School

Using Syllabi to Your Advantage

You walk into the classroom for the first day of Western Civilization, in your best ‘new semester, new opportunities’ wardrobe (i.e. your best pair of sweatpants). You find a seat in the auditorium-like room and sit down, making small talk with others around you. Suddenly, the professor walks in and before even taking roll, he immediately slaps a packet down on each student’s desk. It’s the syllabus, and the first of many syllabi you’ll get over the next few days.

It’s syllabus week. You go in for the first day of each class, getting an over-sized packet of information that takes your professor the rest of the week to explain. Some people hate it, thinking it’s a waste of time. Others love it, seeing it as an easy first week of the semester. It’s what you do with those packets, though, that make a difference in the way your semester goes. Are you one to throw them away? Do you put them in a folder, never to be opened again? If that’s you, it may be worth rethinking your strategy. Follow the tips below to learn how to make the most of your syllabi!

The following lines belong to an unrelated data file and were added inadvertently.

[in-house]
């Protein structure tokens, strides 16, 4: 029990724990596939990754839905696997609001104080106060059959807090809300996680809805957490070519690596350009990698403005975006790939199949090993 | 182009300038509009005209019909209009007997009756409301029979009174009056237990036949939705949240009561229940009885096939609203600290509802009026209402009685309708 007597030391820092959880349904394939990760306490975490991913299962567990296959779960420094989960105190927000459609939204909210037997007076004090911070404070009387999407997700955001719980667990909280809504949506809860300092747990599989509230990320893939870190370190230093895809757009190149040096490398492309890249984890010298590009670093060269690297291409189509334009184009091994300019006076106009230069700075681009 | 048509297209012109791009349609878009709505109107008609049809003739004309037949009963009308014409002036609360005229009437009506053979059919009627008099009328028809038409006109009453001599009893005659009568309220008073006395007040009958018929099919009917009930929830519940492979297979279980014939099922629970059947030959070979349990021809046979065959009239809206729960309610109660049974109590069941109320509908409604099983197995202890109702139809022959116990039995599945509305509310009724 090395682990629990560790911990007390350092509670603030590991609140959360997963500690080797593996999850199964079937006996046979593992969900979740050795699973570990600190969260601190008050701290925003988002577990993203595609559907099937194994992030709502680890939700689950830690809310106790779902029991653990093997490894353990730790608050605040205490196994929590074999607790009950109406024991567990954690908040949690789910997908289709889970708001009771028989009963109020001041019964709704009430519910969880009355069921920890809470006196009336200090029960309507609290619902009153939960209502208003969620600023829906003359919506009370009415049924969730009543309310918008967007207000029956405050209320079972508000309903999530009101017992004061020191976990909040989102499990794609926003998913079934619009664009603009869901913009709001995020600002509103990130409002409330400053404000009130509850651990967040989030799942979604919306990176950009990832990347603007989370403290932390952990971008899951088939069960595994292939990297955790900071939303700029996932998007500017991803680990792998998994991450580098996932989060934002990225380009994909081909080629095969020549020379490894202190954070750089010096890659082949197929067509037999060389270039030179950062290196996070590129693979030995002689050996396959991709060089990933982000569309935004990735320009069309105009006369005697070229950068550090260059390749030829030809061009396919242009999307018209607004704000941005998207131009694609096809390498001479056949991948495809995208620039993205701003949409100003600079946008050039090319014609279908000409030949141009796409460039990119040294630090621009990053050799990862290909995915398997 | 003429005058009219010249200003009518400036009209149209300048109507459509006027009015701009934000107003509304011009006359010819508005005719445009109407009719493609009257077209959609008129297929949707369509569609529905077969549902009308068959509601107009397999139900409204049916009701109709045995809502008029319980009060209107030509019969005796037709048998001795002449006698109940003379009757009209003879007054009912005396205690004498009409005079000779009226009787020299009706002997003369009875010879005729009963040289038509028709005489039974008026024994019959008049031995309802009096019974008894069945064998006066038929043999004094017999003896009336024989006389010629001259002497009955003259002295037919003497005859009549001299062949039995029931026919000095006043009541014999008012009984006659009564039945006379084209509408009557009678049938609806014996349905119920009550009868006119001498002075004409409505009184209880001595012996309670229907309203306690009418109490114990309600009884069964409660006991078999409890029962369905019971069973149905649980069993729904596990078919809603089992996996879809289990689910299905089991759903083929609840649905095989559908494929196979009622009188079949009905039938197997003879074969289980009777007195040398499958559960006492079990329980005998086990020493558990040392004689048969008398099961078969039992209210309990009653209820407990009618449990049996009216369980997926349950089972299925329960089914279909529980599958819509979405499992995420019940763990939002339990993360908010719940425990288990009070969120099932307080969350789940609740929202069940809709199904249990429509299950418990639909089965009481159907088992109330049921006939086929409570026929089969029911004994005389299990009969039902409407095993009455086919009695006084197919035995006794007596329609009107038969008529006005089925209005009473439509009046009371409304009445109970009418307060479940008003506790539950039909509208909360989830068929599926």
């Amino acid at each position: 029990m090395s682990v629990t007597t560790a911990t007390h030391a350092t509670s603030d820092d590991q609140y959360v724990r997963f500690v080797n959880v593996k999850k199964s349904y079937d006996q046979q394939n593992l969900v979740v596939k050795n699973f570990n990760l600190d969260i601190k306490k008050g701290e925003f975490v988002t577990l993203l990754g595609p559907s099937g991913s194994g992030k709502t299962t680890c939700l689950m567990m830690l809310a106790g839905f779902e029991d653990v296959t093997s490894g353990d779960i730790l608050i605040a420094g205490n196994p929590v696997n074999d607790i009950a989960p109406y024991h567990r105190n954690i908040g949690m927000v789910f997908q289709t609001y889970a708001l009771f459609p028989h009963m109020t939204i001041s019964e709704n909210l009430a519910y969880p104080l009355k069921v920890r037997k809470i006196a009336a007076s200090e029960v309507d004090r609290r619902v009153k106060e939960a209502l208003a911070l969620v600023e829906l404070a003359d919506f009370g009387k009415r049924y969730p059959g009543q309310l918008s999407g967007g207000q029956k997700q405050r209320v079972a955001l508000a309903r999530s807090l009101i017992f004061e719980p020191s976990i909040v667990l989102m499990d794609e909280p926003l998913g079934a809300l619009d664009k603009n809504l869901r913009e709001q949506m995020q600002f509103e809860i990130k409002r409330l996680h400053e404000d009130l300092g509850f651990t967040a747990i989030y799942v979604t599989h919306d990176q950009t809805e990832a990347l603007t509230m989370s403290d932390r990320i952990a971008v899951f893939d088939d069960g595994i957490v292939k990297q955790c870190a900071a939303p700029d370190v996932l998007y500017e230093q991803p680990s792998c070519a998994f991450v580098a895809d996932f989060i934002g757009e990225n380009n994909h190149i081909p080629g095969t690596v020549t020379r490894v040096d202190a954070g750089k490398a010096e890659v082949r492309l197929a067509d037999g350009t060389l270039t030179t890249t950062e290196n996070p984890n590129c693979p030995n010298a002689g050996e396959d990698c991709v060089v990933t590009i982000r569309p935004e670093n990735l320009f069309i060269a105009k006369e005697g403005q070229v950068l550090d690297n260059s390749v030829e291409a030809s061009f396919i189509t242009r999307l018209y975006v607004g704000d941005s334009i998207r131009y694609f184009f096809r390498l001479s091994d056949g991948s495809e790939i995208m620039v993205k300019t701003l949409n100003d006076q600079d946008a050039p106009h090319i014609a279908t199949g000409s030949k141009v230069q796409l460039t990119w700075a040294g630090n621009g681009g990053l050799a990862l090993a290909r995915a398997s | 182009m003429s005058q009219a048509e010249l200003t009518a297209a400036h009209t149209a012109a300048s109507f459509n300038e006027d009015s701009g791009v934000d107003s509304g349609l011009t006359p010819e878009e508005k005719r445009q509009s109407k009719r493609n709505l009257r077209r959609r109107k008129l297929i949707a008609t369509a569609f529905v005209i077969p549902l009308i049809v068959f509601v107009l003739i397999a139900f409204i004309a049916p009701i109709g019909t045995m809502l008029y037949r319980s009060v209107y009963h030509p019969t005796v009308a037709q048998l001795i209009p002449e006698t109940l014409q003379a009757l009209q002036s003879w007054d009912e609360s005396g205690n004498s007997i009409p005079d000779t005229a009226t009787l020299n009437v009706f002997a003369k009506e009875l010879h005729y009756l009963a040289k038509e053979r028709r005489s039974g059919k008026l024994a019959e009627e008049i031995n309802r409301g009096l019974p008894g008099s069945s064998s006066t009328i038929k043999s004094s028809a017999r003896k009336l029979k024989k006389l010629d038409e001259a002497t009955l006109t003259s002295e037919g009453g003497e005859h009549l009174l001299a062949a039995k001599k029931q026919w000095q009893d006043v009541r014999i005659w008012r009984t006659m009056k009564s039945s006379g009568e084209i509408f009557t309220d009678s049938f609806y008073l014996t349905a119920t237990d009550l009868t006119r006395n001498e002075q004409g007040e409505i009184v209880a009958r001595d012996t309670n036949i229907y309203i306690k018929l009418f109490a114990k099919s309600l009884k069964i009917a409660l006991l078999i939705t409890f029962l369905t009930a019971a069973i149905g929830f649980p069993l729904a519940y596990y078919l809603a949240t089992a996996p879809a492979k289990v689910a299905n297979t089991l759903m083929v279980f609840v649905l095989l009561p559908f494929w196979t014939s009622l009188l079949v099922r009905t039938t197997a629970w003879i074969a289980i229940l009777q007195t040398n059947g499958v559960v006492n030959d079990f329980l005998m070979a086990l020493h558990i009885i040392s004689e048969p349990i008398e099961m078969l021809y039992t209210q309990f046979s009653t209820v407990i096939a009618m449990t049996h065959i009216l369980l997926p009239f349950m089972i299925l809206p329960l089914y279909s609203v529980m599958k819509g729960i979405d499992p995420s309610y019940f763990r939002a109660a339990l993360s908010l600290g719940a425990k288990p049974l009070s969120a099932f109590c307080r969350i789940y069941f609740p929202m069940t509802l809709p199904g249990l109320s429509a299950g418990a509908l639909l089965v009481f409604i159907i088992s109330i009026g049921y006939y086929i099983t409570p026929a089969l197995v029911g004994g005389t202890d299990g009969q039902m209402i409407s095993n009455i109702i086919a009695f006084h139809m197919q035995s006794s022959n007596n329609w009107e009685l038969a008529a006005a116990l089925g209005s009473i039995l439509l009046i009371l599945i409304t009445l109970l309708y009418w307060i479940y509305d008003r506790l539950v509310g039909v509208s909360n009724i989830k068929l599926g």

FILL OUT YOUR PLANNER

The best thing to use your syllabi for is planning your semester. The first step in doing this is to get a planner. There are plenty of options out there, both cheap and more expensive. Don’t be afraid to spend a few extra bucks on a nice planner. You’ll be more inclined to use it if you actually like the way it looks (and knowing you spend more money on it is a pretty good incentive itself).

Once you’ve got your planner, grab your first syllabi. What you’ll find is that almost every assignment you’ll have throughout the year is right in front of you. Go through the schedule portion of each syllabi and put those dates on your calendar. Do this during syllabus week while most professors aren’t assigning homework. Once you’ve put everything in your planner, the real key is to use the planner! Make sure to stay up-to-date with what’s due each week. Having everything in one place keeps you organized and on-track all semester.

HIGHLIGHT, HIGHLIGHT, HIGHLIGHT

If you’re anything like me, your syllabi will soon be looking more like the rainbow. I am a sucker for highlighters, and they’re a sure-fire way to make sure you stay organized. Planners aren’t for everyone, so the next best thing is to use the syllabus as its own planner. Toward the back of most packets, professors have already laid everything out into a neat calendar-like design for you.

While your professor is going over the syllabus (more like reading it to you, even though you, in fact, know how to read) whip out those highlighters and get to work. In order for highlighting to work, you have to color code. For instance, use a yellow highlighter for large projects, a blue highlighter for reading assignments, etc. This will make it a million times easier to find exactly what you’re looking for when due dates start coming up.